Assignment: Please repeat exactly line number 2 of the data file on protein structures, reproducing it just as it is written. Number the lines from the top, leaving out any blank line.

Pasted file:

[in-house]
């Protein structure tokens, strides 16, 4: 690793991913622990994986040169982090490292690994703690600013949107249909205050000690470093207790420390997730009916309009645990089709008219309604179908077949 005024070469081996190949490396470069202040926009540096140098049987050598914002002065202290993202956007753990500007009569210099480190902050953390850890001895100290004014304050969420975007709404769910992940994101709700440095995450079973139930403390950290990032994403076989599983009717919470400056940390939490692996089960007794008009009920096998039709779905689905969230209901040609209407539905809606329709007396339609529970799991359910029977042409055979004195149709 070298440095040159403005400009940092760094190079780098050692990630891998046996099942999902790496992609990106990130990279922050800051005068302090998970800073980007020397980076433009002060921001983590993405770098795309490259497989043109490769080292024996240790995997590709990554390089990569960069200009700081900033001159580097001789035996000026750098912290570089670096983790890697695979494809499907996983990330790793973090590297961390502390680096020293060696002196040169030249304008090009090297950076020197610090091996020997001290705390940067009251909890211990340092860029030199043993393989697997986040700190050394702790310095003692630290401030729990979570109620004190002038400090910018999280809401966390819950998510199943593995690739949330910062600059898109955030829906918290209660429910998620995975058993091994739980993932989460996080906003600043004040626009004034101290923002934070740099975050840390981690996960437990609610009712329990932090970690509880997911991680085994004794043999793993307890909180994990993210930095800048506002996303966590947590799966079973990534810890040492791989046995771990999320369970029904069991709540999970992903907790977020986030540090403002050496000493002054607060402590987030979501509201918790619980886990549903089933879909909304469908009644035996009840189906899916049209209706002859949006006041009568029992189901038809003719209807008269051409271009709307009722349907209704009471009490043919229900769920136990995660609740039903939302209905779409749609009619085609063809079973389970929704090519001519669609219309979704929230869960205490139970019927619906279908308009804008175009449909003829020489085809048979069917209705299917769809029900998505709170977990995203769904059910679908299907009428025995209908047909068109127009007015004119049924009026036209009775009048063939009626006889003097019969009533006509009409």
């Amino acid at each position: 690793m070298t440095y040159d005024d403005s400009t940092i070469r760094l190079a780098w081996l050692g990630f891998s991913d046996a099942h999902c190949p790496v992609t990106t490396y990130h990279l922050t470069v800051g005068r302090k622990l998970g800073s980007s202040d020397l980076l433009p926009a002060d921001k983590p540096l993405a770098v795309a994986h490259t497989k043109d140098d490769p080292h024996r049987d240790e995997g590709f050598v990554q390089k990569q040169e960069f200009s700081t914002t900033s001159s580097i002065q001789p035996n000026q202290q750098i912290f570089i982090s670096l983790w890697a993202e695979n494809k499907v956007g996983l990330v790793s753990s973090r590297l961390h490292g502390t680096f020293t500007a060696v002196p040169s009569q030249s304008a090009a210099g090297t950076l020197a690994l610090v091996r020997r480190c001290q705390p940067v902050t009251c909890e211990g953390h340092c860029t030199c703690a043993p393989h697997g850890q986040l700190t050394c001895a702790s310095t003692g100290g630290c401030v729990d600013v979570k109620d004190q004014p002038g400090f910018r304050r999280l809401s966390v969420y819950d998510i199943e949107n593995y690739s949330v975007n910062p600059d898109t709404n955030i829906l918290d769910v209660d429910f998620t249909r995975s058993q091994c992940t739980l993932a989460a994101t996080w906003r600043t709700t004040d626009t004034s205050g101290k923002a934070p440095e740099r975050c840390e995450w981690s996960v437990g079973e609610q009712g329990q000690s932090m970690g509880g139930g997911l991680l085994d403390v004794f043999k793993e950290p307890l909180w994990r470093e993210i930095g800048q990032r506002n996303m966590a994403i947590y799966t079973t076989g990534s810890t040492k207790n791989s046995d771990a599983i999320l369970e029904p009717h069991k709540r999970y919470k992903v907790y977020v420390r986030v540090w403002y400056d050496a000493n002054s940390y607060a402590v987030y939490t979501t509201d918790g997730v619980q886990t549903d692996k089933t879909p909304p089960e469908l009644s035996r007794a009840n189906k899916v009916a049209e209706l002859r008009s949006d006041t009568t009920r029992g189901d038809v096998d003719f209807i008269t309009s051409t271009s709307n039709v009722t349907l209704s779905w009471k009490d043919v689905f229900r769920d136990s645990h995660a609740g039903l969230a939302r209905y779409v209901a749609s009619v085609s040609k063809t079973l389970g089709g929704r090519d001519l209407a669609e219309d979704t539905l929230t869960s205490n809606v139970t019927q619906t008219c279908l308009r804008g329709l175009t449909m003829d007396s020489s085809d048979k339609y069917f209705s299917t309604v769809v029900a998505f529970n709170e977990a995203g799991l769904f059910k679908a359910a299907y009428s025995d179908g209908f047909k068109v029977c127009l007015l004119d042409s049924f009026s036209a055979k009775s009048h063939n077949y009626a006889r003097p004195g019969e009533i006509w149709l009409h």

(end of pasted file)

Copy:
């Protein structure tokens, strides 16, 4: 690793991913622990994986040169982090490292690994703690600013949107249909205050000690470093207790420390997730009916309009645990089709008219309604179908077949 005024070469081996190949490396470069202040926009540096140098049987050598914002002065202290993202956007753990500007009569210099480190902050953390850890001895100290004014304050969420975007709404769910992940994101709700440095995450079973139930403390950290990032994403076989599983009717919470400056940390939490692996089960007794008009009920096998039709779905689905969230209901040609209407539905809606329709007396339609529970799991359910029977042409055979004195149709 070298440095040159403005400009940092760094190079780098050692990630891998046996099942999902790496992609990106990130990279922050800051005068302090998970800073980007020397980076433009002060921001983590993405770098795309490259497989043109490769080292024996240790995997590709990554390089990569960069200009700081900033001159580097001789035996000026750098912290570089670096983790890697695979494809499907996983990330790793973090590297961390502390680096020293060696002196040169030249304008090009090297950076020197610090091996020997001290705390940067009251909890211990340092860029030199043993393989697997986040700190050394702790310095003692630290401030729990979570109620004190002038400090910018999280809401966390819950998510199943593995690739949330910062600059898109955030829906918290209660429910998620995975058993091994739980993932989460996080906003600043004040626009004034101290923002934070740099975050840390981690996960437990609610009712329990932090970690509880997911991680085994004794043999793993307890909180994990993210930095800048506002996303966590947590799966079973990534810890040492791989046995771990999320369970029904069991709540999970992903907790977020986030540090403002050496000493002054607060402590987030979501509201918790619980886990549903089933879909909304469908009644035996009840189906899916049209209706002859949006006041009568029992189901038809003719209807008269051409271009709307009722349907209704009471009490043919229900769920136990995660609740039903939302209905779409749609009619085609063809079973389970929704090519001519669609219309979704929230869960205490139970019927619906279908308009804008175009449909003829020489085809048979069917209705299917769809029900998505709170977990995203769904059910679908299907009428025995209908047909068109127009007015004119049924009026036209009775009048063939009626006889003097019969009533006509009409």